A consumer may, for instance, search ‘I Saw It First’ to casually browse or research an item of clothing. If a video appears at the top of the page showcasing the ‘ISAWITFIRST Love Island Wardrobe’ this visual is likely to capture attention and prove a more influential touchpoint on the consumer’s journey to purchase; especially if the consumer is already a fan of the show.
Brands such as ‘I Saw It First’ can conduct this type of digital ecosystem analysis across hundreds of brand searches to understand their overall dominance, and where best to focus optimisation efforts across search and social.
It’s no secret that the landscape is constantly changing – even down to the hour – and each search returns it’s own unique ‘fingerprint’. Knowing what this looks like can help you dominate during reactive campaigns.
This ‘fingerprint’ can be made up of any of the following SERP features:
Have a watch of this to see what we mean:
Below we can see a two hourly view of the exact type of content that ranks top for the search ‘Love Island’ via Pi Datametrics. Focussing on Friday 21st June, as the Love Island episode airs, we are able to see exactly which features are present in search.
‘Twitter cards’ and, in this instance, YouTube driven ‘Video carousels’ appear in positions 2 and 3 in search. As a fashion retailer, knowing this insight can show you:
Seeing ‘Twitter cards’ present in search, for example, is an indication of the content that’s popular on the platform at that time. This can kick off a deeper-dive journey into social data to explore answers to questions, such as:
Knowing insights like these will enable you to devise social content strategies to rank well in both search and social, and boost your brand’s reactive ecosystem dominance online.
What’s more, having this insight to look back on is invaluable for building eventuality models for informing future agile strategy.
If we look at the analysis above, we can see that the SERPs are displaying a ‘Twitter card’ from a viewer, discussing the contestant ‘Arabella Chi’. As a fashion retailer, with this new information we may ask ourselves:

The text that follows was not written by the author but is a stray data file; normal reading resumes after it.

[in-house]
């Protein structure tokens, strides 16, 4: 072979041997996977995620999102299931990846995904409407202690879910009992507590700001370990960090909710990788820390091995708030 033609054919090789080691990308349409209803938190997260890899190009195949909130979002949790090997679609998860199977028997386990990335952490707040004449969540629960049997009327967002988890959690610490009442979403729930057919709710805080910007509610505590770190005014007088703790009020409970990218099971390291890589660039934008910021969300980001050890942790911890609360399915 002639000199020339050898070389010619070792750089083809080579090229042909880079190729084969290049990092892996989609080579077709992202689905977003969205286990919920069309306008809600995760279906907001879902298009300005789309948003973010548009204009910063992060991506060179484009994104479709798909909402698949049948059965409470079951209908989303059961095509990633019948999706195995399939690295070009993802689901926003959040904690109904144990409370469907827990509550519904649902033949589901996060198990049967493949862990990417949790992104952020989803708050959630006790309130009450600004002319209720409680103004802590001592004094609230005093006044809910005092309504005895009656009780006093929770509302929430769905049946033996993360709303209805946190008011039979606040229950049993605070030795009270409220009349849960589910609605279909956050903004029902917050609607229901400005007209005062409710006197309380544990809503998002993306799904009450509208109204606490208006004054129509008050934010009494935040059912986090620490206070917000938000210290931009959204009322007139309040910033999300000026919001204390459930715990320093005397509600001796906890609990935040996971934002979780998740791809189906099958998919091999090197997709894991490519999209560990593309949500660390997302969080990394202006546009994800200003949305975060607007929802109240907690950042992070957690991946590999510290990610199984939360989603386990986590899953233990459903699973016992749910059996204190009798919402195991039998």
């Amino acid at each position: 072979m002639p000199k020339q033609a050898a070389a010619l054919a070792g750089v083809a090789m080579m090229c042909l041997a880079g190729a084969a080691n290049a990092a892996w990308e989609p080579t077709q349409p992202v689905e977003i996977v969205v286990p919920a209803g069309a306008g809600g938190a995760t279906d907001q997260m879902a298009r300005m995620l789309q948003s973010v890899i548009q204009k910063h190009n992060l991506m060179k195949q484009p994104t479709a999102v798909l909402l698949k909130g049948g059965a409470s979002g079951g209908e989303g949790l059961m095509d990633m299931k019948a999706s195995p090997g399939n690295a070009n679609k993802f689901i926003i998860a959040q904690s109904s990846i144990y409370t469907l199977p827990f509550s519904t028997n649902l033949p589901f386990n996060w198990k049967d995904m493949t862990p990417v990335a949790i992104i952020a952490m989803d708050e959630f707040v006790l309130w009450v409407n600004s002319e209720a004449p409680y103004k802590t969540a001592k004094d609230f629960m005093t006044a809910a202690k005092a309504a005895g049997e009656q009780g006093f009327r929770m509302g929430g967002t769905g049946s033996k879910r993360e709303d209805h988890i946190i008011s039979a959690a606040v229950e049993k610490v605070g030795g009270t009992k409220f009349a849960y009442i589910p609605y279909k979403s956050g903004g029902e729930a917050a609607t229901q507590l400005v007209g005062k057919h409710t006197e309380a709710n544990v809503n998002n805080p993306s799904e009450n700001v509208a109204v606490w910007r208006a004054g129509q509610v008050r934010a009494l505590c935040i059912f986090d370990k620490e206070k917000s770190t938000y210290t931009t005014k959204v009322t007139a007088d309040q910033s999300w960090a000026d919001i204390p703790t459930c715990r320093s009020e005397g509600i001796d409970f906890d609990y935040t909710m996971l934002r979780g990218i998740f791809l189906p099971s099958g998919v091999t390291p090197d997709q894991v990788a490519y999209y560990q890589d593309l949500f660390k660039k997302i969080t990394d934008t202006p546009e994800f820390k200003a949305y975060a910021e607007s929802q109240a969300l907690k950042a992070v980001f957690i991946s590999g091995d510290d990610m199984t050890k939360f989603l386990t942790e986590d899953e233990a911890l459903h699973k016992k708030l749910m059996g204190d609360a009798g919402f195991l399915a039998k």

It is at this point we can turn to social media monitoring to get aggregate insight into the conversations occurring.
Using Brandwatch, we can assess overall sentiment towards the contestant, and even see how that fluctuates over time.
Looking at mentions of Arabella by hour during her time in the villa, you can see sentiment around her changed. To begin with, there was a spark in joyful mentions, with people describing her as ‘beautiful’. Things quickly turned sour, with a number of nights where the emotions in conversation were dominated by anger.
Monitoring social reaction to contestants’ actions can help inform whether or not to chip into an issue (perhaps a controversial one is best avoided, for example). It can also show which contestants are most loved in the show, and why – which can be especially useful for those looking for potential influencers once the show is finished.
At the time of analysis, Tommy, Curtis, and Anton had the highest ratio of positive to negative mentions. Things can change fast!
By clicking into the different conversations and using various components like Brandwatch’s topic cloud or AI assistant Iris, trends in conversation can quickly be picked up on in real time to help assess whether a reactive piece of content is appropriate.
Bringing together this kind of information will enable your brand to build a digital ecosystem that dominates both on social and across page one of Google.
If you want to find out more about digital ecosystem tracking, get in touch with Pi Datametrics.